Kanji have multiple pronunciations, determined by the context in which it appears.

This fact keeps students up nights studying for years trying to remember how to pronounce kanji right. And it also makes our sorting problem extremely nontrivial. We sort things in language by the pronunciations. Up until now we were dealing with letters. ABC, hiragana, katakana—these are all letters which a single pronunciation. There is only one place they can go.

Kanji on the other hand all have multiple pronunciations. Some have over ten! Only from the context in which the kanji appears do you know how to pronounce it. Our simple sorting problem has now turned into a natural language processing problem.

Here is an example:


Here the kanji 私 is used in two different contexts. The first usage, is 私 (watashi). The second usage is part of the compound word 私立大学 (shiritsu daigaku). Using the Japanese sort order, these words should be sorted like this:

  • 私立大学 (しりつだいがく)
  • 私(わたし)

A second year Japanese student could figure this out. For a computer, this is a very difficult problem.

Here is another, more extreme example.

There are four Japanese women whose names you have to sort: Junko, Atsuko, Kiyoko, and Akiko. This does not seem difficult, until they each show you how they write their names in kanji:

  • 淳子 (Junko)
  • 淳子 (Atsuko)
  • 淳子 (Kiyoko)
  • 淳子 (Akiko)

As you can see, this is rather troublesome. This comes back to kanji having multiple pronunciations. If this was for an address book of your phone contacts for example, you would want Atsuko and Akiko listed with the A names like Ayumi and Akira. But you would not want Junko and Kiyoko listed there.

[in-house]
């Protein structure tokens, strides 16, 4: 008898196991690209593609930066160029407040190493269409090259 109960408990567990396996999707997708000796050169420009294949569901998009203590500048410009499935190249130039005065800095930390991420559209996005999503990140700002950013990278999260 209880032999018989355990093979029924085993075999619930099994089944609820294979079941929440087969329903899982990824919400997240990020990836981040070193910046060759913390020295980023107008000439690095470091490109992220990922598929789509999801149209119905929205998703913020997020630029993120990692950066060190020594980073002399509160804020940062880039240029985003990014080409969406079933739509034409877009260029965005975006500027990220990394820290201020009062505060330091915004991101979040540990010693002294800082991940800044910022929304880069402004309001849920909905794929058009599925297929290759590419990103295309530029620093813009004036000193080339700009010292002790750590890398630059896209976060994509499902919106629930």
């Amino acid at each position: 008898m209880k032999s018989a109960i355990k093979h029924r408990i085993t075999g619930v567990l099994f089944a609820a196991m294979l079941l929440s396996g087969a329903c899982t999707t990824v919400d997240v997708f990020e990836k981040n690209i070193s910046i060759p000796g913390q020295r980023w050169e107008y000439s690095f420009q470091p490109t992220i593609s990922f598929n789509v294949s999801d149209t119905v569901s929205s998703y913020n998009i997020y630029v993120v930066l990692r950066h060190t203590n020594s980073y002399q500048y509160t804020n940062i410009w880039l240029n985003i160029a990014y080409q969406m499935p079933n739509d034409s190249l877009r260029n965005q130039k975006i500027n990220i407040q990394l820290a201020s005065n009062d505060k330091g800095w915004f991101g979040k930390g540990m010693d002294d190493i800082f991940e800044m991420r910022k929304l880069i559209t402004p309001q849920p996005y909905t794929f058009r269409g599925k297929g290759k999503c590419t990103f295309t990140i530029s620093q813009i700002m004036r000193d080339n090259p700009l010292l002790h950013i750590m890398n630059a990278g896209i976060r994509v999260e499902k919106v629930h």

And this problem is not limited to names. Regular, everyday words also have multiple pronunciations. For example, 故郷 (ふるさと、こきょう), 上手 (じょうず、じょうて、うわて、かみて…) etc.

So how do we deal with this? They have phones and social networking Web sites in Japan with sorted contact lists, so how can we sort these words properly?

The Wrong Way – Using IME Input

First, let’s look at a good try, but failed attempt at Microsoft to try to solve this problem. What good would Excel be if you could not sort on columns and rows. Microsoft clearly understands the issue with sorting Japanese—they just didn’t think through the solution thoroughly.

What Microsoft does in Excel is to capture the input the user types to get the kanji character. For example, if you typed Junko to get 淳子, it will save that input string as meta data in the background. When it is time to sort, it sorts on the input pronunciation meta data rather than the kanji that are displayed. You can actually see what the meta data looks like in Excel 2003 if you save as XML.

You can see the kanji 淳子 is in two different rows, but the input used to get them was different, Atsuko and Junko, so those are saved as meta data to assist with sorting later on.

The problem with this approach is it doesn’t take into account of how people actually interact with computers using a Japanese IME system. Japanese input works with a dictionary of possible kanji conversions based on what has been input. But not every word or name is in that dictionary. Sometimes you have to type each kanji individually or use a totally different pronunciation to get the kanji you want to show up. This results in the wrong pronunciation being saved as meta data, and sorting will not work as expected.